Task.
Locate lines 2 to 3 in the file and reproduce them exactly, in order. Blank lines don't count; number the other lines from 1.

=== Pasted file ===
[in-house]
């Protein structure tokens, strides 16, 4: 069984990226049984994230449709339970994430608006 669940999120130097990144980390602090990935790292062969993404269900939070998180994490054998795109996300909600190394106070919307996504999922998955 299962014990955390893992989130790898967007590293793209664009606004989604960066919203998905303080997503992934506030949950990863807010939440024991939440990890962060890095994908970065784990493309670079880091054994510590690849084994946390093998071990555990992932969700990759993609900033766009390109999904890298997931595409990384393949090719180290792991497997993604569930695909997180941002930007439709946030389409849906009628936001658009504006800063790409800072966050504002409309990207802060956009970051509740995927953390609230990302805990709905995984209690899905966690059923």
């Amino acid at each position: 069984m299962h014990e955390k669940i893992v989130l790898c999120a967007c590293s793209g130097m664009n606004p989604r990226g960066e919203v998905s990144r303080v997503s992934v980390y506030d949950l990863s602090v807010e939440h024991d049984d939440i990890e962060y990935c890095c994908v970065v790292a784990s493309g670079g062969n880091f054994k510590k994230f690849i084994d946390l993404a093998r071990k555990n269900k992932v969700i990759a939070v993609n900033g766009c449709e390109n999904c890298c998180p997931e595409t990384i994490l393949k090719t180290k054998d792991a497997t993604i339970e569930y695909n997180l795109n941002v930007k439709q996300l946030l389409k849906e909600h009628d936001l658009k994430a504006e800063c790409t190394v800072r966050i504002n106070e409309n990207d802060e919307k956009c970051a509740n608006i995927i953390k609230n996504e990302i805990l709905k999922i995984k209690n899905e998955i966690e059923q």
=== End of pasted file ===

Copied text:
């Protein structure tokens, strides 16, 4: 069984990226049984994230449709339970994430608006 669940999120130097990144980390602090990935790292062969993404269900939070998180994490054998795109996300909600190394106070919307996504999922998955 299962014990955390893992989130790898967007590293793209664009606004989604960066919203998905303080997503992934506030949950990863807010939440024991939440990890962060890095994908970065784990493309670079880091054994510590690849084994946390093998071990555990992932969700990759993609900033766009390109999904890298997931595409990384393949090719180290792991497997993604569930695909997180941002930007439709946030389409849906009628936001658009504006800063790409800072966050504002409309990207802060956009970051509740995927953390609230990302805990709905995984209690899905966690059923």
């Amino acid at each position: 069984m299962h014990e955390k669940i893992v989130l790898c999120a967007c590293s793209g130097m664009n606004p989604r990226g960066e919203v998905s990144r303080v997503s992934v980390y506030d949950l990863s602090v807010e939440h024991d049984d939440i990890e962060y990935c890095c994908v970065v790292a784990s493309g670079g062969n880091f054994k510590k994230f690849i084994d946390l993404a093998r071990k555990n269900k992932v969700i990759a939070v993609n900033g766009c449709e390109n999904c890298c998180p997931e595409t990384i994490l393949k090719t180290k054998d792991a497997t993604i339970e569930y695909n997180l795109n941002v930007k439709q996300l946030l389409k849906e909600h009628d936001l658009k994430a504006e800063c790409t190394v800072r966050i504002n106070e409309n990207d802060e919307k956009c970051a509740n608006i995927i953390k609230n996504e990302i805990l709905k999922i995984k209690n899905e998955i966690e059923q």